Not long ago we discovered a new trail that starts in our town and ends in the next. The Sweet Trail winds around and over hills, past large boulders, under tall white pines and red oaks, and near dozens of wetlands. This trail has become a favorite place to spend an hour or so each day.
The wetlands are crowded with life -- frogs and more frogs (this is a frog year), green herons (a good frog year means a good heron year and then a not so good year for some frogs), wood ducks and geese, and dense vegetation. The beaver are in there somewhere too, keeping the water levels up.
A couple plants caught my eye this week as we've hiked short stretches of the Sweet Trail.
Buttonbush (Cephalanthus occidentalis) is in bloom, its small white flowers form a one inch round ball that looks more like a pincushion than a button. The stamens stick out like pins beyond the white petals.
The balls of young buds are smaller and green.
The buttonbush leaves are opposite or in whorls of threes. Note the red trigs of new growth. This shrub grows along wetland edges and out in shallow waters.
Another prominent wetland plant is watershield or Brasenia schreberi. Walking by a freshwater wetland such as these beaver ponds, one might mistake watershield for a young water lily or even algae since it covers much of the water surface. But it is neither. Watershield is in the water lily family, but it is alone in its Genus Brasenia.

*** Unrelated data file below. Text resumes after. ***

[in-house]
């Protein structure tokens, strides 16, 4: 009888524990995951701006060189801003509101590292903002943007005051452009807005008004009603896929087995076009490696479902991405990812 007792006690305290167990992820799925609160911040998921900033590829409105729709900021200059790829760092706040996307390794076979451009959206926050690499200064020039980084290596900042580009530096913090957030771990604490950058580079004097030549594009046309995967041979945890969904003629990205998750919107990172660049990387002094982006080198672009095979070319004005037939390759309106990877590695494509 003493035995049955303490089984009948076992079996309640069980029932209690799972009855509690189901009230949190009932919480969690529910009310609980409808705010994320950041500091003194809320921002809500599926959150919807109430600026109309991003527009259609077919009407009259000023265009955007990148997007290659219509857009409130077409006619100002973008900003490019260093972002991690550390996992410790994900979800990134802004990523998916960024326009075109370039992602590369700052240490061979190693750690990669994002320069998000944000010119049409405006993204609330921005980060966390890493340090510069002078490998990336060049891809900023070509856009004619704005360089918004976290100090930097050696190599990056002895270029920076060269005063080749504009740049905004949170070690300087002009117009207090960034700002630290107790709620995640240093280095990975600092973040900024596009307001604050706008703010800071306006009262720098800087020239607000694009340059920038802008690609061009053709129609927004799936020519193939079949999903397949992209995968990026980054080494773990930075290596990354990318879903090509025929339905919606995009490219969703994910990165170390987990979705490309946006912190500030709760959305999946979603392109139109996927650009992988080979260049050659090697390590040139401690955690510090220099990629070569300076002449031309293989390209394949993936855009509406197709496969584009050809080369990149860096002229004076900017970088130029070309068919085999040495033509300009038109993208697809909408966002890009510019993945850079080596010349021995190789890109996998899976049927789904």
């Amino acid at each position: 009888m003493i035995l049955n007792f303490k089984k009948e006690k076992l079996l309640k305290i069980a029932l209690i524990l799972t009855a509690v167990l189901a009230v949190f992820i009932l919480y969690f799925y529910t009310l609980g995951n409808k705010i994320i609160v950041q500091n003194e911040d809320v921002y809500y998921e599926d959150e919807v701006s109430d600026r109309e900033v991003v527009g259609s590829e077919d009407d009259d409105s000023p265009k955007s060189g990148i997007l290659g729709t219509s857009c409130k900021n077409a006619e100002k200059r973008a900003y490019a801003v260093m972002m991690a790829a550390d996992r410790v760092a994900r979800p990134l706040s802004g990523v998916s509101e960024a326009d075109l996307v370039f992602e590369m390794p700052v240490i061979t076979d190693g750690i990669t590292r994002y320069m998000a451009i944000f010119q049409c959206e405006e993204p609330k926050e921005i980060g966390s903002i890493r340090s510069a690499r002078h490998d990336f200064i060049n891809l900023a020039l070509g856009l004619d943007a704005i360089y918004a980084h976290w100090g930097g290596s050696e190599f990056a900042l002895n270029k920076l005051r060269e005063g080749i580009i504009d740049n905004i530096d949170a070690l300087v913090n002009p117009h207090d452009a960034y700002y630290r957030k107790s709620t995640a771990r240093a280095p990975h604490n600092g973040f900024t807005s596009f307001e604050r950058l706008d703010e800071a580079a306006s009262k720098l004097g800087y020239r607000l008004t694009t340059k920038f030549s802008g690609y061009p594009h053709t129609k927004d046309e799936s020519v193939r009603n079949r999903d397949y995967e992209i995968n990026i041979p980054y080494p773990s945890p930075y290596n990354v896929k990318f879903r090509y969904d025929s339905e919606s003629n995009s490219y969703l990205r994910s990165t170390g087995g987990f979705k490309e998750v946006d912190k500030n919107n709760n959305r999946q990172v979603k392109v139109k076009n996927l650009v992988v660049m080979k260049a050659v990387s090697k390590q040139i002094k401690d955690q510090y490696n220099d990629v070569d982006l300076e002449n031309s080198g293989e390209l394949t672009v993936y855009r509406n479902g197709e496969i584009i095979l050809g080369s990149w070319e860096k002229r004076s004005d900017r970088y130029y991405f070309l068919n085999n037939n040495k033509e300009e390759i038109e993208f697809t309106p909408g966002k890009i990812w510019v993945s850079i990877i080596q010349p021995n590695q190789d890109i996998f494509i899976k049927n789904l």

The leaves are distinct from water lilies in several ways. They are shaped like a canoe, pointed at both ends. The leaf is entire with no slit, whereas the yellow pond lily and white water lily have large leaves with a slit.
The leaf is green on top and maroon or purplish below. The submerged stem attaches to the center of the leaf from below. The stem and underside of the leaf are covered in a jelly-like substance. Makes it slippery to handle. Small reddish flowers poke up above the leaves.
One particular leaf caught my eye. Do you notice it in the picture above or below?